Dzogchen Ponlop is a teacher, a poet, visual artist and city-dweller, based in the United States for two decades. He is the author of Rebel Buddha.

From the Buddhist point of view, to discover the truth about our mind and our world, we have to start with study and analysis. Buddha said that it is most important, before we accept his teachings, to contemplate their meaning, to analyze them thoroughly and submit them to logical reasoning. Buddha taught how to explore the nature of our suffering until we reach the end of our search, where we find only peace.

We start by looking at the thoughts we have, and the reactions they produce. We look at our feelings, and our reactions to those. We look to see the relationship between our thinking and our emotional reactions. We explore our options. After a while we reach a logical conclusion about what is true and what is false in our perception of ourselves, others, and situations.

After we analyze, we have to meditate. Analysis is important, but through analysis alone we cannot experience the truth. We can really only experience the nature of mind through meditative contemplation. In this kind of meditation we look into the nature of our pain and what causes it. We also examine our happiness and its causes — we take stock of the whole range of our experiences and emotions. By doing this meditative contemplation, we gradually experience the nature of the mind without words, without concepts, and without labels.

We do this meditation in the same way that we might experience a Snickers bar. When we take the first bite, we experience it very directly, but we can’t really describe how it tastes. You could say the Snickers is sweet, but what does that mean? Is it like a spoonful of sugar in your mouth? No. Just the word “sweet” doesn’t do it. You could say it is “milky,” but is it like drinking a glass of milk? Not at all. “Milky” is too vague. Is it like the taste of butter, or cheese, or some other milk product? No, it’s not like that, either. Even if you say, like the ad agency, that it has peanuts and creamy caramel, that still doesn’t say anything about the actual taste of the Snickers. Meditation is like that. When we experience the true taste of meditation, it’s beyond words.

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  1. avatar Jack says:

    Sometimes you feel like a nut. Sometimes you don’t? … no that’s Mounds and Almond Joy ????? Each session each experience is a little different than the last No matter how much we crave the candy if we pay attention each taste is different.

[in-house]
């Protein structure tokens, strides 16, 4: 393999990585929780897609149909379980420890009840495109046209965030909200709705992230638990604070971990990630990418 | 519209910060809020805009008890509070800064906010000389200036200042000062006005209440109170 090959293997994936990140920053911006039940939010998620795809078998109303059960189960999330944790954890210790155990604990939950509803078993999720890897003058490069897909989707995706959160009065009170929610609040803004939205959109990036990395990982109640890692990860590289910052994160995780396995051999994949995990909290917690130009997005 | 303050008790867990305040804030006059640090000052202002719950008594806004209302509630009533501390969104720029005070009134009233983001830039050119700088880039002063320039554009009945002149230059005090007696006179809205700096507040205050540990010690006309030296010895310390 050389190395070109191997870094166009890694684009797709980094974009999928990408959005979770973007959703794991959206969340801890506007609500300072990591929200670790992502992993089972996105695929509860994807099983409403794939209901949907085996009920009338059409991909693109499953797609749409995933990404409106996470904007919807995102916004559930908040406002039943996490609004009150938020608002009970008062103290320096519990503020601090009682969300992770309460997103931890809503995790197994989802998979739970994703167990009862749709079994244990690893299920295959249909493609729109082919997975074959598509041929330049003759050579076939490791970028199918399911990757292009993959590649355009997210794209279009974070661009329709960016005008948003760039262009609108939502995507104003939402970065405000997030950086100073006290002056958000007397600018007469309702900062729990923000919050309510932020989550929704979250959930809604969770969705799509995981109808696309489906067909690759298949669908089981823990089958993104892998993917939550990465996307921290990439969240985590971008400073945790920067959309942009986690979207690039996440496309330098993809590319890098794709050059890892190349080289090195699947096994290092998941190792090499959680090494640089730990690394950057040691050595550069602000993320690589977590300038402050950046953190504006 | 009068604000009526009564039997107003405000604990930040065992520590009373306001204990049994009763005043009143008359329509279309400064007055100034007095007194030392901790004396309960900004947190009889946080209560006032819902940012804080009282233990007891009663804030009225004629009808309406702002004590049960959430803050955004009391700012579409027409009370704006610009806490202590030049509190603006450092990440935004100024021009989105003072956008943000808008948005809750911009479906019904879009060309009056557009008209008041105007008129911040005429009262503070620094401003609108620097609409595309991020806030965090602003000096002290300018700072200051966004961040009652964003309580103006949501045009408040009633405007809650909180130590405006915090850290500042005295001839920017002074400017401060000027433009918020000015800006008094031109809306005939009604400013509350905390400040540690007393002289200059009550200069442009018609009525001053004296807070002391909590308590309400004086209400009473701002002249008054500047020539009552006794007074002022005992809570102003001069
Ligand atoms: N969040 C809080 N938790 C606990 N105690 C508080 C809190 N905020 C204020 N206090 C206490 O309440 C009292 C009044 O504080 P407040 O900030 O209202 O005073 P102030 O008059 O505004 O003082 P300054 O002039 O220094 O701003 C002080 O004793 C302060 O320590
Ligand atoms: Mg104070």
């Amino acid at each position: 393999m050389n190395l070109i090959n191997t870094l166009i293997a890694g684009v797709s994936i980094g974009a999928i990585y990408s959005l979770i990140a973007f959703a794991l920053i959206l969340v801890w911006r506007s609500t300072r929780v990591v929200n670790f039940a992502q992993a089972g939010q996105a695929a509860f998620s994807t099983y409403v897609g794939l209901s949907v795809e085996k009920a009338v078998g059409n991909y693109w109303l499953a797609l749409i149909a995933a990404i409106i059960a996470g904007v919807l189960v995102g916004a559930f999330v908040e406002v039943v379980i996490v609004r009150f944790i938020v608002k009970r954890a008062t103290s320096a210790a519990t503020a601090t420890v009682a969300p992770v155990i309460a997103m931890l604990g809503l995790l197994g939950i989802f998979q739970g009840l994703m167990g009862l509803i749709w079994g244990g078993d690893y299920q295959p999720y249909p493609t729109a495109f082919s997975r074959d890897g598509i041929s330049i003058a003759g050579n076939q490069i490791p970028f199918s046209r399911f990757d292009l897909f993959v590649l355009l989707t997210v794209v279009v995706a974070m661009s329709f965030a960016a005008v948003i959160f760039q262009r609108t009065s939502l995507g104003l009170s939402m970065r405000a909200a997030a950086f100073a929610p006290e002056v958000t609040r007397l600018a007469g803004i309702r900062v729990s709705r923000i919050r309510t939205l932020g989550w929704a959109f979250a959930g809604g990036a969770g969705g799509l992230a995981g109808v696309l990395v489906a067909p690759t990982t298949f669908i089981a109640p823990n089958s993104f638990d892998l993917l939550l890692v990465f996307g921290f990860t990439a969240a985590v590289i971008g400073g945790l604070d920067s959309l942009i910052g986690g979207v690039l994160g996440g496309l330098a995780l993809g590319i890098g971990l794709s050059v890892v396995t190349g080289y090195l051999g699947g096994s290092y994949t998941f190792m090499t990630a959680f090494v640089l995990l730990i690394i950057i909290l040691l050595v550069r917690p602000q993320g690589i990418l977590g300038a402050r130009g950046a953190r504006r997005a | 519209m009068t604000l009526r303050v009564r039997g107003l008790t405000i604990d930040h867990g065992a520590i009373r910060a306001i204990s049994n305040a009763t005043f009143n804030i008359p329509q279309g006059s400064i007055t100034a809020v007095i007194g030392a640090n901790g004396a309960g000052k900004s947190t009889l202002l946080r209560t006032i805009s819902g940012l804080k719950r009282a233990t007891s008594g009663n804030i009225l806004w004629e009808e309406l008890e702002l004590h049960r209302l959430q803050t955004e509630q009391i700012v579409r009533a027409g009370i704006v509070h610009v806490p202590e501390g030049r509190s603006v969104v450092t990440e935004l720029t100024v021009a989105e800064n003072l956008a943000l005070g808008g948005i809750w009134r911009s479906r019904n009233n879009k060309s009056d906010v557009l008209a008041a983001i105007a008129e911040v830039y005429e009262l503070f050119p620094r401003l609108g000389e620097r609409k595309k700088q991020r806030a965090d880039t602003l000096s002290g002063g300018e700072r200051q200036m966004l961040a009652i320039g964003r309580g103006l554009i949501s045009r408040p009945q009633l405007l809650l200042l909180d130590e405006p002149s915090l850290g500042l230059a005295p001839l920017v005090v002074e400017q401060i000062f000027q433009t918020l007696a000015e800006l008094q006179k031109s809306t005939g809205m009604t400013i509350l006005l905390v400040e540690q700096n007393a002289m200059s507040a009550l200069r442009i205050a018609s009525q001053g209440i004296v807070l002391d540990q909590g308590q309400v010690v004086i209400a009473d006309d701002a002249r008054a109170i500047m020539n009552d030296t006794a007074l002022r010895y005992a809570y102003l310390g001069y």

2. avatar Charlotte Kennedy says:

    Yes, Halloween is an good time to embrace all our shadowy aspects and let them breath some crisp fresh night time air. If we don’t embrace our hobgoblinish, fiendish and nefarious parts, how can we get close enough to see their true nature? Here’s to the true taste of that ‘sinister’ snickers bar deep in the depths of that Hallowed eve bag – trick or treat?

  3. avatar Ben Tremblay says:

    A Snickers bar and a bottle of EverFresh … pretty hard to resist! (I’d rather a bowl of popcorn and a mug of home-brew beer, but that’s another topic.) I think there’s something in “comfort food” that’s not entirely corrupt … something about familiarity, and maybe simplicity. The sort of thing one can look into without having to fight too much fear / aversion / dread. You know, enough to have insight into junk-food buzz but not like staring into the maw of addiction. The stuff that allows us familiarity with “status quo”.
    Having written that just now, here in the moment, I find myself awash in a sort of empathy / pity; imagine those whose jaded sophistication has alienated them from such simple pleasures … something like hell realm, nae?

    p.s. a standard gag when we were sitting as family by a campfire on the beach (in front of the humble cabin my dad had builty by the lake) was just this: “I wonder what the rich folk are doing.” *grin*

  4. avatar Ian says:

    I love this guy – found about his book the Rebel Buddha on Google news. Dzogchen is right in much of world Buddhism is statism or idolatory and the true path of the Buddha is a revolutionary one.

    BTW in the UK Snickers use to be called Marathon bar before global branding took over and adopted the US name.

    I think we can no longer save the world collectively only ourselves individually – as Bill Hicks remarked if you’re in advertising or marketing kill yourself.

  5. avatar Paul says:

    Dzogchen Ponlop Rinpoche once hit me on the head with a Snickers bar. It didn’t wake me up, but I can’t eat or see a Snickers bar now without being aware of meditation.

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